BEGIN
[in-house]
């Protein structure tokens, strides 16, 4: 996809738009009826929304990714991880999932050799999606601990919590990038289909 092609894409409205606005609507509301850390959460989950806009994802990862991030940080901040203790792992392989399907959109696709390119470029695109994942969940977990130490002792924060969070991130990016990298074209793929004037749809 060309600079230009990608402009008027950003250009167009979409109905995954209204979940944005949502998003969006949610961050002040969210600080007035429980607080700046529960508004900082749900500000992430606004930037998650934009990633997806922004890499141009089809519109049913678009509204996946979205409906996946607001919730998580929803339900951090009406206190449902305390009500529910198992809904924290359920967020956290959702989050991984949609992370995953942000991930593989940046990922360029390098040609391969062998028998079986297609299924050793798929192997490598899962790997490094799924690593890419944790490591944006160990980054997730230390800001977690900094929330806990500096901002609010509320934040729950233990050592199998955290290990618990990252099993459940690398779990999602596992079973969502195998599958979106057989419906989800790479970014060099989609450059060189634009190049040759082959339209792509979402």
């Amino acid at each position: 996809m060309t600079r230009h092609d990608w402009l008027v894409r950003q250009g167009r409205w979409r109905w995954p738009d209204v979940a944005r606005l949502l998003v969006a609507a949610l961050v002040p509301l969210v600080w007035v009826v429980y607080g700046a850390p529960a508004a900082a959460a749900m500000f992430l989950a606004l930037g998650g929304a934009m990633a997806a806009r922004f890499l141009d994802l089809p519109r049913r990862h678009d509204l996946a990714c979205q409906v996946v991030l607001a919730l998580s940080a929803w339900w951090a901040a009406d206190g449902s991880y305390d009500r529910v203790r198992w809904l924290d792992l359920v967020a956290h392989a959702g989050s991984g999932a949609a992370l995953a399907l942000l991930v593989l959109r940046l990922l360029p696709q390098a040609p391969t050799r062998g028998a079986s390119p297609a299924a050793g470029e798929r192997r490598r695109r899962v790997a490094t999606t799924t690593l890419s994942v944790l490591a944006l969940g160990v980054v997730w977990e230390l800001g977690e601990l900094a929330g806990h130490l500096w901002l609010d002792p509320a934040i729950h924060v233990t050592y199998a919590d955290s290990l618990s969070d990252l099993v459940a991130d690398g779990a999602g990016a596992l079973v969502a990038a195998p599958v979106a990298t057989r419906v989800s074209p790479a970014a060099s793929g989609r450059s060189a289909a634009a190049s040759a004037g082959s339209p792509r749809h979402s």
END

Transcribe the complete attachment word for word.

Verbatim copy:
[in-house]
């Protein structure tokens, strides 16, 4: 996809738009009826929304990714991880999932050799999606601990919590990038289909 092609894409409205606005609507509301850390959460989950806009994802990862991030940080901040203790792992392989399907959109696709390119470029695109994942969940977990130490002792924060969070991130990016990298074209793929004037749809 060309600079230009990608402009008027950003250009167009979409109905995954209204979940944005949502998003969006949610961050002040969210600080007035429980607080700046529960508004900082749900500000992430606004930037998650934009990633997806922004890499141009089809519109049913678009509204996946979205409906996946607001919730998580929803339900951090009406206190449902305390009500529910198992809904924290359920967020956290959702989050991984949609992370995953942000991930593989940046990922360029390098040609391969062998028998079986297609299924050793798929192997490598899962790997490094799924690593890419944790490591944006160990980054997730230390800001977690900094929330806990500096901002609010509320934040729950233990050592199998955290290990618990990252099993459940690398779990999602596992079973969502195998599958979106057989419906989800790479970014060099989609450059060189634009190049040759082959339209792509979402």
């Amino acid at each position: 996809m060309t600079r230009h092609d990608w402009l008027v894409r950003q250009g167009r409205w979409r109905w995954p738009d209204v979940a944005r606005l949502l998003v969006a609507a949610l961050v002040p509301l969210v600080w007035v009826v429980y607080g700046a850390p529960a508004a900082a959460a749900m500000f992430l989950a606004l930037g998650g929304a934009m990633a997806a806009r922004f890499l141009d994802l089809p519109r049913r990862h678009d509204l996946a990714c979205q409906v996946v991030l607001a919730l998580s940080a929803w339900w951090a901040a009406d206190g449902s991880y305390d009500r529910v203790r198992w809904l924290d792992l359920v967020a956290h392989a959702g989050s991984g999932a949609a992370l995953a399907l942000l991930v593989l959109r940046l990922l360029p696709q390098a040609p391969t050799r062998g028998a079986s390119p297609a299924a050793g470029e798929r192997r490598r695109r899962v790997a490094t999606t799924t690593l890419s994942v944790l490591a944006l969940g160990v980054v997730w977990e230390l800001g977690e601990l900094a929330g806990h130490l500096w901002l609010d002792p509320a934040i729950h924060v233990t050592y199998a919590d955290s290990l618990s969070d990252l099993v459940a991130d690398g779990a999602g990016a596992l079973v969502a990038a195998p599958v979106a990298t057989r419906v989800s074209p790479a970014a060099s793929g989609r450059s060189a289909a634009a190049s040759a004037g082959s339209p792509r749809h979402s």